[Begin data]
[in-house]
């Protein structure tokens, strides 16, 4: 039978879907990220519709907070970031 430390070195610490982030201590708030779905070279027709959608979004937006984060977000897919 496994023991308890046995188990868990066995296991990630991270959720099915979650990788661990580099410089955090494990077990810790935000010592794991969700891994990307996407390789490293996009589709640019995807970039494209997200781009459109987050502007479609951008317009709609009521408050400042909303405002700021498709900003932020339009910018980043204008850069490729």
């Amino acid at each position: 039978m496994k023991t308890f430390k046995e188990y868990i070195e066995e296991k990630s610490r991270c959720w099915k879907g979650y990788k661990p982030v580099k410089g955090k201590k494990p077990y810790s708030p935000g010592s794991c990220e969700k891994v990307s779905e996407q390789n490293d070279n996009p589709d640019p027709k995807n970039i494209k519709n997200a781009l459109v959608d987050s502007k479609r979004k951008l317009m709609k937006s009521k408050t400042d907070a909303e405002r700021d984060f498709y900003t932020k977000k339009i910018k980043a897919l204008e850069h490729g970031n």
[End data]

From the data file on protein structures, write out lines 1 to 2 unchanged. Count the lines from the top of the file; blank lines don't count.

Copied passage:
[in-house]
């Protein structure tokens, strides 16, 4: 039978879907990220519709907070970031 430390070195610490982030201590708030779905070279027709959608979004937006984060977000897919 496994023991308890046995188990868990066995296991990630991270959720099915979650990788661990580099410089955090494990077990810790935000010592794991969700891994990307996407390789490293996009589709640019995807970039494209997200781009459109987050502007479609951008317009709609009521408050400042909303405002700021498709900003932020339009910018980043204008850069490729």